Posterior One-Trocar-Assisted Pyeloplasty

  • Maria Rita Di PaceEmail author
  • Flavia Tripi
  • Maria Sergio
  • Mario Lima
  • Marcello Cimador
Original Article



Ureteropelvic junction obstruction is the most common pediatric obstructive uropathy. Retroperitoneal laparoscopic-assisted dismembered pyeloplasty (OTAP) combines the advantages of a retroperitoneal approach with the high success rate of the open technique. A modification of the OTAP, using a posterior muscle-sparing incision to approach the kidney, is described.

Surgical technique

With the patient placed in prone position, a transverse 15-mm-long skin incision is made. A 12-mm balloon Hasson trocar with operative telescope is inserted after the Gerota’s fascia has been opened. The ureteropelvic junction is exteriorized and a traditional dismembered pyeloplasty is performed.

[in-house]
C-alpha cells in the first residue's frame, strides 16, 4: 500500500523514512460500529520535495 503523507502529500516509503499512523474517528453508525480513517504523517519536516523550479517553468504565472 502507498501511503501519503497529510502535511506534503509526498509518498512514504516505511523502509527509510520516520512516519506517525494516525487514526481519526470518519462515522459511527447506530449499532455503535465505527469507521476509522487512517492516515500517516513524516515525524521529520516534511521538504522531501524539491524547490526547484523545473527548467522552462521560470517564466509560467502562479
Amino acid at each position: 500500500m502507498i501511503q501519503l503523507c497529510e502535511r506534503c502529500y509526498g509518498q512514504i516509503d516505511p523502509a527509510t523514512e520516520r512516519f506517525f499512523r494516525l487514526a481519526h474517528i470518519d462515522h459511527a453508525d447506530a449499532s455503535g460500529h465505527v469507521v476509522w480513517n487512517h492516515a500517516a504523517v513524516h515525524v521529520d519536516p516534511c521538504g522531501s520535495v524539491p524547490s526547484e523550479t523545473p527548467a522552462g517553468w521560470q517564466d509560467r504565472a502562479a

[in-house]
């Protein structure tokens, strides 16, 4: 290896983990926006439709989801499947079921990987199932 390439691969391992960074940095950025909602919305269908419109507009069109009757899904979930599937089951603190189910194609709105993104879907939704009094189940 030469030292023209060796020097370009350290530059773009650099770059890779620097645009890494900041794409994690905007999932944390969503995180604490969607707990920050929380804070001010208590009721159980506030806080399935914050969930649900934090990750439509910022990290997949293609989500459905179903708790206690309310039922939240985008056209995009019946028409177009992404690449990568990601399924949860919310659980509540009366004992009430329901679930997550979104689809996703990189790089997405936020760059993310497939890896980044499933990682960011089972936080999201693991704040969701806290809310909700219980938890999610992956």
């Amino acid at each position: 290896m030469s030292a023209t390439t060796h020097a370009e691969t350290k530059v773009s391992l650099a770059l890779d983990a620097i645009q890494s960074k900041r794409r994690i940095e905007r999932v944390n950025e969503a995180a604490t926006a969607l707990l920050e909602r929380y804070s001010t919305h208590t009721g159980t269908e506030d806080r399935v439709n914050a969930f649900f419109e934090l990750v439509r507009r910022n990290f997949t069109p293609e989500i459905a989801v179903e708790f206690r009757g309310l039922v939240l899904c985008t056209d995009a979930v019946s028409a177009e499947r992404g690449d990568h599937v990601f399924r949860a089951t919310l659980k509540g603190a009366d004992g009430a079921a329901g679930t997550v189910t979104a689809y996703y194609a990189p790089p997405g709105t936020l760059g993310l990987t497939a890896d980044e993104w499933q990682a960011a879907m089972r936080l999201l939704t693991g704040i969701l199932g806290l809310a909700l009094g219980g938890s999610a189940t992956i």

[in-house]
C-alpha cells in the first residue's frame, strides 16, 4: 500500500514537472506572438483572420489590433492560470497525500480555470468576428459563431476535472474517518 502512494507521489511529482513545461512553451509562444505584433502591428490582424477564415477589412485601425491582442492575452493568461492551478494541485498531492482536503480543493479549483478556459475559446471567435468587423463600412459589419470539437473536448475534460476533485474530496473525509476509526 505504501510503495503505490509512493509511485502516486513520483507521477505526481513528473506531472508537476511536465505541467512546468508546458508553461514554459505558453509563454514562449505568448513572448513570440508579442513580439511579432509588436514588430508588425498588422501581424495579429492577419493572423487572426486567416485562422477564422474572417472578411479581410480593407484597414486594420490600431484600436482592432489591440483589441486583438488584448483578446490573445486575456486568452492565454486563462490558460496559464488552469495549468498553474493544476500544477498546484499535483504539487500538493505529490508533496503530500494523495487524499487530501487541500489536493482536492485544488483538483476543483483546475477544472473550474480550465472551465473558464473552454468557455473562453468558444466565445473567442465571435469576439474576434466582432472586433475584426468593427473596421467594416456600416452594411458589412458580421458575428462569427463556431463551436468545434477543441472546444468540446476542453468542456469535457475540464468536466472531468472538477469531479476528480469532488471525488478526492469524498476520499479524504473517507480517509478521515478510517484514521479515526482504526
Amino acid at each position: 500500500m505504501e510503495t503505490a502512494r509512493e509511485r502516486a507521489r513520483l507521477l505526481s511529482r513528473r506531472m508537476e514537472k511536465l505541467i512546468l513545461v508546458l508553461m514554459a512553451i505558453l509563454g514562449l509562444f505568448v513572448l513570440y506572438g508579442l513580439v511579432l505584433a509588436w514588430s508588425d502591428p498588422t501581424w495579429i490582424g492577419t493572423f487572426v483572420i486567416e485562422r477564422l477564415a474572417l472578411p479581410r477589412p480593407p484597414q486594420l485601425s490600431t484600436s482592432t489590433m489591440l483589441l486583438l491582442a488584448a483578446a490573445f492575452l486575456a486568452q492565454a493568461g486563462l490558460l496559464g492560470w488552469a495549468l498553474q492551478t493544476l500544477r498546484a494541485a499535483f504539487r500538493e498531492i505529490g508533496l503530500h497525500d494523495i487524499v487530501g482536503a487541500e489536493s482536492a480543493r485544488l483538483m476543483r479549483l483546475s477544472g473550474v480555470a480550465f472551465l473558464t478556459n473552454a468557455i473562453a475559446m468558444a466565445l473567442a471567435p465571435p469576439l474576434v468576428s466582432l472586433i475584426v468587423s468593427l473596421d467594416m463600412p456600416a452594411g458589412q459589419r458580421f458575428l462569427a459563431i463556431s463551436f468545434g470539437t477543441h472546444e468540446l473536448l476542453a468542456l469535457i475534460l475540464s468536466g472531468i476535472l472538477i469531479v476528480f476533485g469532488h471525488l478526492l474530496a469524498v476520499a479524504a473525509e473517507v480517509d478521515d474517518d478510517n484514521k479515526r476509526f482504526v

The posterior approach allows a quick and easy access to the renal lodge and does not require the incision of abdominal wall muscles and the parietal peritoneum does not interfere with the procedure. Furthermore, the exteriorization of the ureteropelvic junction is easy, because the space between its natural position and the skin is short, consisting only in subcutaneous tissue.


The posterior modified approach to the kidney for OTAP procedure is a good option, as an alternative to lumbotomic lateral access, allowing a good visualization of the kidney lodge, together with easy and rapid exteriorization of the ureteropelvic junction.


Posterior lumbotomy Minimally invasive surgery Hydronephrosis